Rule of the jungle (3.50 / 2) (#31)
by ShiteNick on Wed Nov 27, 2002 at 10:42:28 AM EST

It's a different kind of jungle nowadays, but still very much a jungle.

If having ambiguity can be bad because of fallible, weak, impartial, biased judges - a lack of ambiguity[1] is not going to solve the problem.

The same biased judges could easily "create" ambiguity.

[1] Even if such a thing were actually possible.



[ Parent ]
Funny, but "non-infringing use" argument (5.00 / 5) (#18)
by Seth Finkelstein on Wed Nov 27, 2002 at 07:00:03 AM EST

OK, I'm amused. This was funny, to my techie sense of humor.

But, honestly, at heart, it's yet another example of the substantial non-infringing use argument. Granted, it's a clever variant. But still, fundamentally, that same argument.

The formal answer to the situation, is that any such data-recovery needs could be handled by strictly licensed decryption programs (which is, after all, exactly what an approved DVD player is - a strictly licensed decryption program).

This issue has been solidly slammed in an eBooks ruling (emphasis added);

The inescapable conclusion from the statutory language adopted by Congress and the legislative history discussed above is that Congress sought to ban all circumvention tools because most of the time those tools would be used to infringe a copyright. Thus, while it is not unlawful to circumvent [ed note - ONLY "rights" restrictions] for the purpose of engaging in fair use, it is unlawful to traffic in tools that allow fair use circumvention. That is part of the sacrifice Congress was willing to make in order to protect against unlawful piracy and promote the development of electronic commerce and the availability of copyrighted material on the Internet.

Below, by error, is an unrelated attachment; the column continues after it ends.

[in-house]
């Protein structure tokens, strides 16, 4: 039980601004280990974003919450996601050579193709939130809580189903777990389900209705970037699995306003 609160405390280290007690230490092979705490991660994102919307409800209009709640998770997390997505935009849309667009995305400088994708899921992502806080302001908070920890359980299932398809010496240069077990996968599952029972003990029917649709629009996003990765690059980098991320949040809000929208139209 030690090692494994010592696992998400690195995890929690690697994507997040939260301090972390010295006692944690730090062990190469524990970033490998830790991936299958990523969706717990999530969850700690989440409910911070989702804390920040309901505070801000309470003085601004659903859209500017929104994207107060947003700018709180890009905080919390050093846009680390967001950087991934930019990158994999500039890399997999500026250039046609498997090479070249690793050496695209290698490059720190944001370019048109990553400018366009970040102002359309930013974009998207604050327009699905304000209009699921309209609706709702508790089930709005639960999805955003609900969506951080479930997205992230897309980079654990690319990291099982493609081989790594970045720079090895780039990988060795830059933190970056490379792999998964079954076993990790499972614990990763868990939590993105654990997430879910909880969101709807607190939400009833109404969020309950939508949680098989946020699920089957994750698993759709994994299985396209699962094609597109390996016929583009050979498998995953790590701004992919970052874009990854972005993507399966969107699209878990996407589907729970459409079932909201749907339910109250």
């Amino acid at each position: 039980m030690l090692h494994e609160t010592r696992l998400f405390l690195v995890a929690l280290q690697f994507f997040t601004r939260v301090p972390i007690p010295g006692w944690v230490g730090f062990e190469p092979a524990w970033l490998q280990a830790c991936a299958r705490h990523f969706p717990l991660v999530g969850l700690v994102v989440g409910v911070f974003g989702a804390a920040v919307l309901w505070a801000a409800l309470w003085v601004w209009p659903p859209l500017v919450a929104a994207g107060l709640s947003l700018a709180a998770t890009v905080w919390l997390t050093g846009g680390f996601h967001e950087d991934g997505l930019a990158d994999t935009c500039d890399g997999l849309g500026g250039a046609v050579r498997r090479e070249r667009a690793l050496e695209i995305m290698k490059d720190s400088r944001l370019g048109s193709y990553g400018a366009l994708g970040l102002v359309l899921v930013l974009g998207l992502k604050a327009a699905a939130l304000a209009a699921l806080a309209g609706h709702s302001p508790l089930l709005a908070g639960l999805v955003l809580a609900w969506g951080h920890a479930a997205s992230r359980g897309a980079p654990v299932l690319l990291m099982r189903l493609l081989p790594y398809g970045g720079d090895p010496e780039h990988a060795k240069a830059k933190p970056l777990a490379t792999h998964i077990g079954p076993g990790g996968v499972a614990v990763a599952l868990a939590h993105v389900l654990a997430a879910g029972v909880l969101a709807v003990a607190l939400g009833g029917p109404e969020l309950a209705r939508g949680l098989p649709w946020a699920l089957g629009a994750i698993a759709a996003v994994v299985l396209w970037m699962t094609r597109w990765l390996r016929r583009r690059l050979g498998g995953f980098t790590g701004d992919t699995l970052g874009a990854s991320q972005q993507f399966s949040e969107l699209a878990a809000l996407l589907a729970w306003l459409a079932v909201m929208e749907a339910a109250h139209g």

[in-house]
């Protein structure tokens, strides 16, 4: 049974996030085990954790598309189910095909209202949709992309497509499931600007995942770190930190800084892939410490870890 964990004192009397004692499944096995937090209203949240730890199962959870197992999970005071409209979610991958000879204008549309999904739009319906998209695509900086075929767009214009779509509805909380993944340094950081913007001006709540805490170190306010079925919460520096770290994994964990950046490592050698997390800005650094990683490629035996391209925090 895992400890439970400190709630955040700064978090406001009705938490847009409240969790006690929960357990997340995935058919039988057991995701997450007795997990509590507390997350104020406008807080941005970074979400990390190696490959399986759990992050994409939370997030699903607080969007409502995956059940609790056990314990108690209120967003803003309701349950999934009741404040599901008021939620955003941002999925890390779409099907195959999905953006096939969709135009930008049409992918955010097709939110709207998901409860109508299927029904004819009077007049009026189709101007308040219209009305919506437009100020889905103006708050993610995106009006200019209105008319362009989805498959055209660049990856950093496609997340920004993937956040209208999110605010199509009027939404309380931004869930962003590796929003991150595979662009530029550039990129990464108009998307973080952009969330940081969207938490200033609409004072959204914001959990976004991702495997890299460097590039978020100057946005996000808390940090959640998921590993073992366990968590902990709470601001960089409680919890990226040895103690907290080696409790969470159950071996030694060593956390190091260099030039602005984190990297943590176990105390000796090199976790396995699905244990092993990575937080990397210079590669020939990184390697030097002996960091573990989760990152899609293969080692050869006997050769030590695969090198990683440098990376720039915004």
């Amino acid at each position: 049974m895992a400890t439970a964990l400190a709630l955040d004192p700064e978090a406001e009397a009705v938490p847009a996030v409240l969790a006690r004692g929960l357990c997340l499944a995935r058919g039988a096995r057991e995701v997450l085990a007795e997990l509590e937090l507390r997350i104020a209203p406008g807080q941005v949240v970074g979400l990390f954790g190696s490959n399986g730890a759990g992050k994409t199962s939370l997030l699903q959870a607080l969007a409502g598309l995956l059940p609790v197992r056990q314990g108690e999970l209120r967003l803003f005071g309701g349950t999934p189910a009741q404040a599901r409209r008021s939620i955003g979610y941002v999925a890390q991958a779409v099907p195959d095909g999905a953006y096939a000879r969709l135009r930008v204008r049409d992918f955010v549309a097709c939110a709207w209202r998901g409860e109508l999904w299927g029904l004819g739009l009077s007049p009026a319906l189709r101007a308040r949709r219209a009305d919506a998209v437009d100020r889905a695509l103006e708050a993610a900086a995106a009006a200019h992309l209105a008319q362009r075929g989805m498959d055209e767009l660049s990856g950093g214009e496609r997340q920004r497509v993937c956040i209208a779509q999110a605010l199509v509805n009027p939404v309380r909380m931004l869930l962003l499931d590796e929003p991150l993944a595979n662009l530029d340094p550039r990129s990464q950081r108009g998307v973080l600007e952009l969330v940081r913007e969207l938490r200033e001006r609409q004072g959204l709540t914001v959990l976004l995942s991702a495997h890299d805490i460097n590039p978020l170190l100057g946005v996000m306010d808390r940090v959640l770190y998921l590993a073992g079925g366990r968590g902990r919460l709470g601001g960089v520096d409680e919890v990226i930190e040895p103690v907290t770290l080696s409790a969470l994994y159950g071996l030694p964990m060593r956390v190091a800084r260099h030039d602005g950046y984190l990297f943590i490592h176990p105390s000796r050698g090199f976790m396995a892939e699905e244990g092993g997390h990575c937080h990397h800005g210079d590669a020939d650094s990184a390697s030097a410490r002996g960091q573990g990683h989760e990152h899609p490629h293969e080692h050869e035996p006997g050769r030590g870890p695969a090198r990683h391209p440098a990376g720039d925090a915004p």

Accordingly, there is no ambiguity in what tools are allowed and what tools are prohibited because the statute bans trafficking in or the marketing of all circumvention devices. Moreover, because all circumvention tools are banned, it was not necessary for Congress to expressly tie the use of the tool to an unlawful purpose in order to distinguish lawful tools from unlawful ones. Thus, the multi-use device authorities cited by defendant, such as the statutes and case law addressing burglary tools and drug paraphernalia, offer defendant no refuge. The law, as written, allows a person to conform his or her conduct to a comprehensible standard and is thus not unconstitutionally vague.


-- Seth Finkelstein
A very clever plan. (none / 0) (#19)
by i on Wed Nov 27, 2002 at 07:13:42 AM EST

  • Create CSS.
  • Create a CSS encryption virus.
  • Profit.
By the way this is absolutely not an argument for legalizing a circumvention tool because of "substantial non-infringing use", and was not intended as such.

and we have a contradicton according to our assumptions and the factor theorem

[ Parent ]
Techie sense of humor? Then you'll like this... (5.00 / 4) (#33)
by codemonkey_uk on Wed Nov 27, 2002 at 11:36:49 AM EST

Q) How does The Lord of the Rings get such a long poem on such a small ring?
A) Rune length encoding.

---
Thad
"The most savage controversies are those about matters as to which there is no good evidence either way." - Bertrand Russell
[ Parent ]
The point is... (none / 0) (#52)
by vectro on Sat Dec 21, 2002 at 02:19:57 PM EST

It's the copyright owner's own data. But if the encryption method is CSS, then the decryption device would also be a decryption device for DVDs - and thus illegal by the DMCA (assuming the DVDCCA doesn't propagate some antivirus that is licensed, in which case one could probably use it on one's DVDs).

The author's point is not that the tool would not be banned by the DMCA; on the contrary, the point is that such a tool would necessarily be banned in the abscence of the consent of the DVDCCA.

“The problem with that definition is just that it's bullshit.” -- localroger
[ Parent ]

hmm (4.60 / 5) (#22)
by phuzz on Wed Nov 27, 2002 at 08:58:01 AM EST

you're not suggesting some malicious person should write such a virus, just to show up the DMCA are you?  That would be....amusing.

Me? Never. (5.00 / 1) (#27)
by i on Wed Nov 27, 2002 at 09:10:51 AM EST